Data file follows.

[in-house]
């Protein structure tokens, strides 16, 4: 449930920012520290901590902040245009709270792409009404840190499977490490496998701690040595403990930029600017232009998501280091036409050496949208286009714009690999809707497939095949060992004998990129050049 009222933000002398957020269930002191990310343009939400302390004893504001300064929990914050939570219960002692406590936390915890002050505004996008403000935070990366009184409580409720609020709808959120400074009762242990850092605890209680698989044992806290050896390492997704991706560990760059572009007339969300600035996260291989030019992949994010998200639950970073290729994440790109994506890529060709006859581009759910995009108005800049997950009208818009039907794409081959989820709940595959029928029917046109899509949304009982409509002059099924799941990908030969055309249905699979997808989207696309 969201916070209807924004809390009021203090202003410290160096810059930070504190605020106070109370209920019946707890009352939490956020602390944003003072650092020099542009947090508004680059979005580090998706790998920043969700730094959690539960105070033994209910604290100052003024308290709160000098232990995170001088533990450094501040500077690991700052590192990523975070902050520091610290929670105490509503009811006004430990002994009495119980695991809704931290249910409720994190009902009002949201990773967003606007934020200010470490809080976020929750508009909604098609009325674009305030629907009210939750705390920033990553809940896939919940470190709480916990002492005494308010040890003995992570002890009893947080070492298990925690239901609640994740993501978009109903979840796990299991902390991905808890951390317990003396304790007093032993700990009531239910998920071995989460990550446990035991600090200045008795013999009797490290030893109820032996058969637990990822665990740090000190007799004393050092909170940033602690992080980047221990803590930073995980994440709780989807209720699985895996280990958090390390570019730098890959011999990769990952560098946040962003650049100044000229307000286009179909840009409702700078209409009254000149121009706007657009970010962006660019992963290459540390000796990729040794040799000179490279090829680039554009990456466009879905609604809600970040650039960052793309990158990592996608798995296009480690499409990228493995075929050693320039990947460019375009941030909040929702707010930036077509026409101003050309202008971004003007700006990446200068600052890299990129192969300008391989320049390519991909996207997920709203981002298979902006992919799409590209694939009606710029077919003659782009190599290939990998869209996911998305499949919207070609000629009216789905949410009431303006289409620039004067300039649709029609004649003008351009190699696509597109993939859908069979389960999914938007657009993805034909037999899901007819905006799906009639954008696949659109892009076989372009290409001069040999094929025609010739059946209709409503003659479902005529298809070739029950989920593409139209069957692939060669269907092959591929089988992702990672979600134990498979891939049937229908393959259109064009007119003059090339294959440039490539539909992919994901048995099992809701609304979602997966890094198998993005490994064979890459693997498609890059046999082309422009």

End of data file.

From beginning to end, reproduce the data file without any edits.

[in-house]
């Protein structure tokens, strides 16, 4: 449930920012520290901590902040245009709270792409009404840190499977490490496998701690040595403990930029600017232009998501280091036409050496949208286009714009690999809707497939095949060992004998990129050049 009222933000002398957020269930002191990310343009939400302390004893504001300064929990914050939570219960002692406590936390915890002050505004996008403000935070990366009184409580409720609020709808959120400074009762242990850092605890209680698989044992806290050896390492997704991706560990760059572009007339969300600035996260291989030019992949994010998200639950970073290729994440790109994506890529060709006859581009759910995009108005800049997950009208818009039907794409081959989820709940595959029928029917046109899509949304009982409509002059099924799941990908030969055309249905699979997808989207696309 969201916070209807924004809390009021203090202003410290160096810059930070504190605020106070109370209920019946707890009352939490956020602390944003003072650092020099542009947090508004680059979005580090998706790998920043969700730094959690539960105070033994209910604290100052003024308290709160000098232990995170001088533990450094501040500077690991700052590192990523975070902050520091610290929670105490509503009811006004430990002994009495119980695991809704931290249910409720994190009902009002949201990773967003606007934020200010470490809080976020929750508009909604098609009325674009305030629907009210939750705390920033990553809940896939919940470190709480916990002492005494308010040890003995992570002890009893947080070492298990925690239901609640994740993501978009109903979840796990299991902390991905808890951390317990003396304790007093032993700990009531239910998920071995989460990550446990035991600090200045008795013999009797490290030893109820032996058969637990990822665990740090000190007799004393050092909170940033602690992080980047221990803590930073995980994440709780989807209720699985895996280990958090390390570019730098890959011999990769990952560098946040962003650049100044000229307000286009179909840009409702700078209409009254000149121009706007657009970010962006660019992963290459540390000796990729040794040799000179490279090829680039554009990456466009879905609604809600970040650039960052793309990158990592996608798995296009480690499409990228493995075929050693320039990947460019375009941030909040929702707010930036077509026409101003050309202008971004003007700006990446200068600052890299990129192969300008391989320049390519991909996207997920709203981002298979902006992919799409590209694939009606710029077919003659782009190599290939990998869209996911998305499949919207070609000629009216789905949410009431303006289409620039004067300039649709029609004649003008351009190699696509597109993939859908069979389960999914938007657009993805034909037999899901007819905006799906009639954008696949659109892009076989372009290409001069040999094929025609010739059946209709409503003659479902005529298809070739029950989920593409139209069957692939060669269907092959591929089988992702990672979600134990498979891939049937229908393959259109064009007119003059090339294959440039490539539909992919994901048995099992809701609304979602997966890094198998993005490994064979890459693997498609890059046999082309422009």